Time Divisional- Synchronous Code Division Multiple Access (TD-SCDMA), developed by the China Academy of Telecommunications Technology (CATT), in collaboration with Datang and Siemens is a Chinese indigenously developed 3G technology standard developed by China to reduce its dependence on western standards. Interestingly however, it has been reported that the Chinese hold core patent technology only about 7% whereas most of the rest of it is taken by other foreign organizations. In 2000, an industry consortium, the TD-SCDMA forum was established. The participants were China Mobile, China Telecom, China Unicom, Huawei, Motorola, Nortel, and Siemens, with the objective of developing and supporting this technology. Government support was received in 2002, following which the TD-SCDMA Industry Alliance was founded by well known market players including Datang, SOUTEC, Holley, Huawei, LENOVO, ZTE, CEC and China Putian. There has also been the creation of various joint ventures with international giants such as Alcatel, Ericsson, Nokia, (erstwhile) Nortel, Philips, Samsung and Siemens have also been created.
Information about the existence of patent pools in this technology has been hard to come by. One of the few to write about patent pools in his 2008 paper, Dazheng Wang proposes patent pools as a solution to the problem of commercialization of TD-SCDMA. He suggests that the framework of this patent pool should be on the industry principles of fair, reasonable and non discriminatory licensing terms for essential patents, with the end result being one of increased innovation and competition and an overall increase in market presence. Interestingly, a few articles on blog posts on the internet speak about the existence of patent pools and their apparent misuse as well.
It is submitted that these inconsistencies regarding the division of patents between various patent holders, where the percentage of patents held by each company have been pegged differently, and about the existence of a patent pool or not raise pressing concerns about the payment of royalties and how licensing works in such a situation. On a very basic level, in order to be able to pay royalties and enter into licensing agreements, the existence of an identified, non disputed patent holder would be the sine qua non, which seems to be missing in the case of patents for TD-SCDMA. This problem is only further compounded by the lack of clarity on the very existence of patent pools. Had there been specified patent pools, the issues of determination of essential patents and the setting of royalties and licensing fees would have been standardized, a situation that cannot be invoked, without dispute, in the present Chinese context.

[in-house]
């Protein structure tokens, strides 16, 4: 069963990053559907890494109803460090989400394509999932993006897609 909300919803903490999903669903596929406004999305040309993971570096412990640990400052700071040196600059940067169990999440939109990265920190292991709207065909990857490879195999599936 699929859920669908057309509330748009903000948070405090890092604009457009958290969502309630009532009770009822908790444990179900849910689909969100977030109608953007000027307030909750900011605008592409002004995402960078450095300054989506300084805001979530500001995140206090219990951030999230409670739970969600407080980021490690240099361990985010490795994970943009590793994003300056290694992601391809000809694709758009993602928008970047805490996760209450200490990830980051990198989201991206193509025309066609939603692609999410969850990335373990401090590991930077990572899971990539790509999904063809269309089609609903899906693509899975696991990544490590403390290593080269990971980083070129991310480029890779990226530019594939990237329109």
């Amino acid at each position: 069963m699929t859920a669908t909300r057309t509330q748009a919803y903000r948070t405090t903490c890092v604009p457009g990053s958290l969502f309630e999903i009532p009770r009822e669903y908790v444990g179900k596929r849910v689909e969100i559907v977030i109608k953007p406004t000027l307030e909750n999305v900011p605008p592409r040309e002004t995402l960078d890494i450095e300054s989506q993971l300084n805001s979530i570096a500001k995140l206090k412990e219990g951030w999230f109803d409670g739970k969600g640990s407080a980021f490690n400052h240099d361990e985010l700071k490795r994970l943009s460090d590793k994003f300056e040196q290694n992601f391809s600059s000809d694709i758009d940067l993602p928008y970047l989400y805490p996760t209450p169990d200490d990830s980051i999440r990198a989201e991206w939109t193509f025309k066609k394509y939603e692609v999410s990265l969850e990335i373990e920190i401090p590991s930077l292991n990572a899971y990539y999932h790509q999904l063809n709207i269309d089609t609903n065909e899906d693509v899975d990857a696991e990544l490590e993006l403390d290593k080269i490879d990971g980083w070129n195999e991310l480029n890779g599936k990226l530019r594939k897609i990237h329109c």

It is further submitted that despite China being the world’s largest market for mobile communications, and its progress from a mere importer to a developer of some parts of technology, the Chinese experiment with TD-SCDMA seems to have met with limited success, in comparison to what was envisaged. For instance, while an agency had forecast that the number of TD-SCDMA subscribers in 2010 would be 34 million, by April, 2010 there were only 8 million or (even lower) subscribers. One of the reasons for preferring other standards, for instance, the W-CDMA is the number of handsets compatible with the same and the consequent variety that is available to the consumer. To illustrate, one could look at the figures from June, 2010. At this point of time China Unicom had 94 models for W-CDMA from twenty four manufacturers including nine foreign ones, whereas China Mobile had only twenty eight models that were compatible with TD-SCDMA. Interestingly, if one were to measure popularity in terms of sheer numbers, TD-SCDMA would emerge the winner over W-CDMA by a couple of million subscribers, but if the growth rate were to be considered, W-CDMA would come out on top. While TD-SCDMA grew only by 24%, W-CDMA has grown at 32% monthly since the start of its service is October, 2009.
China’s experiments with creating its home grown telecommunication standards have not stopped with the development of the TD-SCDMA, with the country being on track in the development of the TD-LTE. Reports suggest that although the systems are in ‘trial’ mode officially, the 4G spectrum situation remains uncertain. It is submitted that although this is in the nascent stages as compared to the TD-SCDMA, the concerns expressed earlier about TD-SCDMA and the suggestions made therein for the technology to realise its full potential would be equally applicable in this scenario as well.